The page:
Not Enough Women in Media? New Online Tool Checks If Too Many Men Are Being Quoted, Report Says

AllMalePanelWhiteHouse
Vice President Mike Pence attends an apparently all-male Freedom Caucus session to discuss women's health care, at the White House, on March 23, 2017. The meeting, which White House counselor Kellyanne Conway, who was not photographed, did attend, drew fierce criticism for its lack of gender representation. White House

A newspaper in the United Kingdom reportedly developed an online tool to ensure its journalists were consulting and quoting enough women sources when writing their stories.

Responding to an internal study that found only about 21 percent of the individuals quoted in its articles were women, The Financial Times created an automatic system to analyze the first names of sources, The Guardian reported on Wednesday. The relevant editor would then be notified in hopes of fostering a more inclusive news environment.

Staff wa told that the solution could extend to text analysis highlighting gender disparities as reporters typed out the story, according to The Guardian, which cited a study in The Financial Times that found that "women are more likely than men to click through on a picture of a woman and less likely than men to click through on a picture containing only men."

"Desks that use quotes from a high proportion of women also feature more women in their pictures, and their articles are well read by women," The Guardian quoted The Financial Times' deputy editor Roula Khalaf as saying in an internal email.

AllMalePanelWhiteHouse
Vice President Mike Pence attends an apparently all-male Freedom Caucus session to discuss women's healthcare in the White House, March 23, 2017. The meeting, which an unpictured White House adviser Kellyanne Conaway did attend, drew fierce criticism online for its lack of gender representation. White House

The issue of women's representation in media and, specifically, in news outlets has long plagued the journalism industry. A study commissioned by the Global Institute for Women's Leadership and conducted by King's College London "found that 77 percent of people quoted as experts in online news articles by the main U.K. news outlets are men" based on a sample of 1,112 articles gathered in late April.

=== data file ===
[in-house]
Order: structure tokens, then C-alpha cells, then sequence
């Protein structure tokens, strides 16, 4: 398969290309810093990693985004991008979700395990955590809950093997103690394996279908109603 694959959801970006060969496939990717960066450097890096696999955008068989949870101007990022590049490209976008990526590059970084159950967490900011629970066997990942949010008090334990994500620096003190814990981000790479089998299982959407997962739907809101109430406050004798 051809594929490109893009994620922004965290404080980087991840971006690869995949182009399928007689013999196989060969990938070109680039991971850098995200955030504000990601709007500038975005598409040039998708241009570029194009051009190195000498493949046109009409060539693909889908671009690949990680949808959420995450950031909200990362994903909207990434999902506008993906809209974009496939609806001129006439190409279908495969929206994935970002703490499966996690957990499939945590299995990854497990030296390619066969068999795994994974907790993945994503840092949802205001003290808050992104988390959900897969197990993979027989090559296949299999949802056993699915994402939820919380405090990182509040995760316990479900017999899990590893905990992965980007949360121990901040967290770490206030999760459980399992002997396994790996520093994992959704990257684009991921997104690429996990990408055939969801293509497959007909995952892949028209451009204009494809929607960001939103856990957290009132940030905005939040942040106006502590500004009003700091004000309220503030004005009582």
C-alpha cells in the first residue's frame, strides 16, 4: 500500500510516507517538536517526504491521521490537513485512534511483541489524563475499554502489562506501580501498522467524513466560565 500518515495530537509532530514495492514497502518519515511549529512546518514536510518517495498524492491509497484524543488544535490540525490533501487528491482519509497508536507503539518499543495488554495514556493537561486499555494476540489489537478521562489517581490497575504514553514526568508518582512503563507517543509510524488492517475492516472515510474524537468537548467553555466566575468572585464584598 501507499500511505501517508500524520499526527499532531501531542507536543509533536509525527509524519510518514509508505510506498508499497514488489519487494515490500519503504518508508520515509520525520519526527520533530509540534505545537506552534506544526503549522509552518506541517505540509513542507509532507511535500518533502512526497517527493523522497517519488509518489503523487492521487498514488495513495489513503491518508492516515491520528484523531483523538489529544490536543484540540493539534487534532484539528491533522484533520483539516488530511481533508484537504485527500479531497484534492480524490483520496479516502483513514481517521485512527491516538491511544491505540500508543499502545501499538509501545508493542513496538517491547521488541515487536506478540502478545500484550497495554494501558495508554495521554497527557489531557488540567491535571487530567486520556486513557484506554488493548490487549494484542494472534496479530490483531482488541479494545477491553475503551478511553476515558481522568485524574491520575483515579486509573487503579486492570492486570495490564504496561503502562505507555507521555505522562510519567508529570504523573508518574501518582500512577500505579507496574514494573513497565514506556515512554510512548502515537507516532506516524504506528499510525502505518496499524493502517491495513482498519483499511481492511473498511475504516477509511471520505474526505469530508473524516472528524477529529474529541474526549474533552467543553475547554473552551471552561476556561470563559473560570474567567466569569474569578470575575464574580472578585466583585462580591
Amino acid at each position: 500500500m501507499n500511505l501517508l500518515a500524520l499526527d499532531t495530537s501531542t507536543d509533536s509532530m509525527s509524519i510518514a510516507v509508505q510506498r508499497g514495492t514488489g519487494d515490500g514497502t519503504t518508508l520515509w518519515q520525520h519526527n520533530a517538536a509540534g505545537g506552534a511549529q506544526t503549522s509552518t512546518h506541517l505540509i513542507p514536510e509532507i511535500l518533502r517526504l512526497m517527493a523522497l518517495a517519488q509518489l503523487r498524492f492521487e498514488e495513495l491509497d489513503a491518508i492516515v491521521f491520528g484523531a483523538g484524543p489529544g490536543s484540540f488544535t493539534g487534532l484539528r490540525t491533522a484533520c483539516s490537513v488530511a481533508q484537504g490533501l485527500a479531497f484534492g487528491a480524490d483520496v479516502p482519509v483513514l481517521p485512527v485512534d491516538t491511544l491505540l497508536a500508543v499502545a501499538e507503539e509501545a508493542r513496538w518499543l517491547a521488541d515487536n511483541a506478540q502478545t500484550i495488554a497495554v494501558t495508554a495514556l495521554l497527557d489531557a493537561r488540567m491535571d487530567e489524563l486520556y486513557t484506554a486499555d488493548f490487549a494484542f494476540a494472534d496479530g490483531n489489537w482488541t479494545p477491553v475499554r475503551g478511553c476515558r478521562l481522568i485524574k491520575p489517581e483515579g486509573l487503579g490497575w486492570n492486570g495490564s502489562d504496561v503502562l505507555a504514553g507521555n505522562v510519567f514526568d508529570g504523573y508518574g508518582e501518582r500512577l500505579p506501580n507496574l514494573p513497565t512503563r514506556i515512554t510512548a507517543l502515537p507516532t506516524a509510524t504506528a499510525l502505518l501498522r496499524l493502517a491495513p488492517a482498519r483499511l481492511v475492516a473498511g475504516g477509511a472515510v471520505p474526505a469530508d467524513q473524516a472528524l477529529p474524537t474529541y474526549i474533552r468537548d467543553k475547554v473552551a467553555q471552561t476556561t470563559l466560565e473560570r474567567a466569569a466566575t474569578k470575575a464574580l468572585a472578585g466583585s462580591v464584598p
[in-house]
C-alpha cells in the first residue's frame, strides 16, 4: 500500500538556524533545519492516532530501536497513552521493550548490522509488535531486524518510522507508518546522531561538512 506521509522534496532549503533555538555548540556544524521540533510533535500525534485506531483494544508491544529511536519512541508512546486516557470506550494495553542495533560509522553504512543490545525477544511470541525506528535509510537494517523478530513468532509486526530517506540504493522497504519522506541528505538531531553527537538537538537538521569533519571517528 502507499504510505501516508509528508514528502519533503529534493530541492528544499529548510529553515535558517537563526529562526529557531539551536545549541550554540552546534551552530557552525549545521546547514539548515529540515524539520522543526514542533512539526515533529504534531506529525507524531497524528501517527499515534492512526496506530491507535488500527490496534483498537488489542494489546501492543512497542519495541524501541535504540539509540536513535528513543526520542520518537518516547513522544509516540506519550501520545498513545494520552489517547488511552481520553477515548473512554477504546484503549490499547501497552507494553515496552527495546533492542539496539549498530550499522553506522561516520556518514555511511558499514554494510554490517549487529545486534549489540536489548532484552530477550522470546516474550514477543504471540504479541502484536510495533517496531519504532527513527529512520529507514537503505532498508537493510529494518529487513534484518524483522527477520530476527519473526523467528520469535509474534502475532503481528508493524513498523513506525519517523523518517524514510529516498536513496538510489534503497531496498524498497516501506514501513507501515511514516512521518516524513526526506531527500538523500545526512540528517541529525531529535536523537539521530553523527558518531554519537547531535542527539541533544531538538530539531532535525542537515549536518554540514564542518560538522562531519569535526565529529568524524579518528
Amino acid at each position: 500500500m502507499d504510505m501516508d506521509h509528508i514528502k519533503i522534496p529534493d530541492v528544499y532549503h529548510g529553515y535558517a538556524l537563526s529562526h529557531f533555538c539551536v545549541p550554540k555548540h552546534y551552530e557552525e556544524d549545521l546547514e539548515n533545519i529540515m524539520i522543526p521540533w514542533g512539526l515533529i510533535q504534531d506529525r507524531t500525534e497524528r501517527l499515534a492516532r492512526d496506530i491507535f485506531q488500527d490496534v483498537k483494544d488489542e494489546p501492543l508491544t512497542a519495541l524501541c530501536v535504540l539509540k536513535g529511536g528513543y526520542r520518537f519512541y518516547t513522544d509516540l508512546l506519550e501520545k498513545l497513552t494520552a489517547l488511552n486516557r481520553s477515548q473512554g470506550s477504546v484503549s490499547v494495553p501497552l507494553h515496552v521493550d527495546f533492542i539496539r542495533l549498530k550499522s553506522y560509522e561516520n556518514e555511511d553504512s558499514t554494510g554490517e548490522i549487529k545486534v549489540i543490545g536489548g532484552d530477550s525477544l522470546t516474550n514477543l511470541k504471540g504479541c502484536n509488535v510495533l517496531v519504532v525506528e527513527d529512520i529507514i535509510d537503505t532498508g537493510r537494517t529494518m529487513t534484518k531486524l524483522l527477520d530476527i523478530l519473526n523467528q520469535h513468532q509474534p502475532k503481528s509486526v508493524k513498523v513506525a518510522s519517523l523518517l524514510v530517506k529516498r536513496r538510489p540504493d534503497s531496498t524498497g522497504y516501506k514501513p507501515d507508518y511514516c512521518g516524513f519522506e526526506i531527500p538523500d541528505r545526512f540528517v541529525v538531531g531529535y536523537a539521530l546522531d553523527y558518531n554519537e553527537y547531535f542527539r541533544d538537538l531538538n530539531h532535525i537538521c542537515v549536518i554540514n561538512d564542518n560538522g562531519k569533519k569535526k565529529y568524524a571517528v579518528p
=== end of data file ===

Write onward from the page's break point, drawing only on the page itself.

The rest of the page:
The figures varied depending on the topic. The gap was as high as 87 percent male to 13 percent female in stories on foreign politics, and 86 percent male to 14 percent female in business and finance reports. The divide exists in the U.S. as well, and some other outlets have taken steps to fix it.

In February, a journalist for The Atlantic wrote about his experiences in "trying to fix the gender imbalance" in his stories, and three days later, two reporters from The New York Times wrote an article detailing their own efforts, while noting that "the gender balance of our articles is only the final step in a process of gender discrimination that begins long before we pick up a phone to begin reporting." The following month, another Times story appeared, revealing a columnist's admission that he was "not quoting enough women."

In June, the Columbia Journalism Review wrote that journalists were "failing at diversity" by not including more women as sources and experts in articles. In order to help remedy the issue, the organization released "a public database of women, nonbinary, and people of color who are experts on the media" and called on readers to help grow the list by adding more contacts.

Not Enough Women in Media? New Online Tool Checks If Too Many Men Are Being Quoted, Report Says | World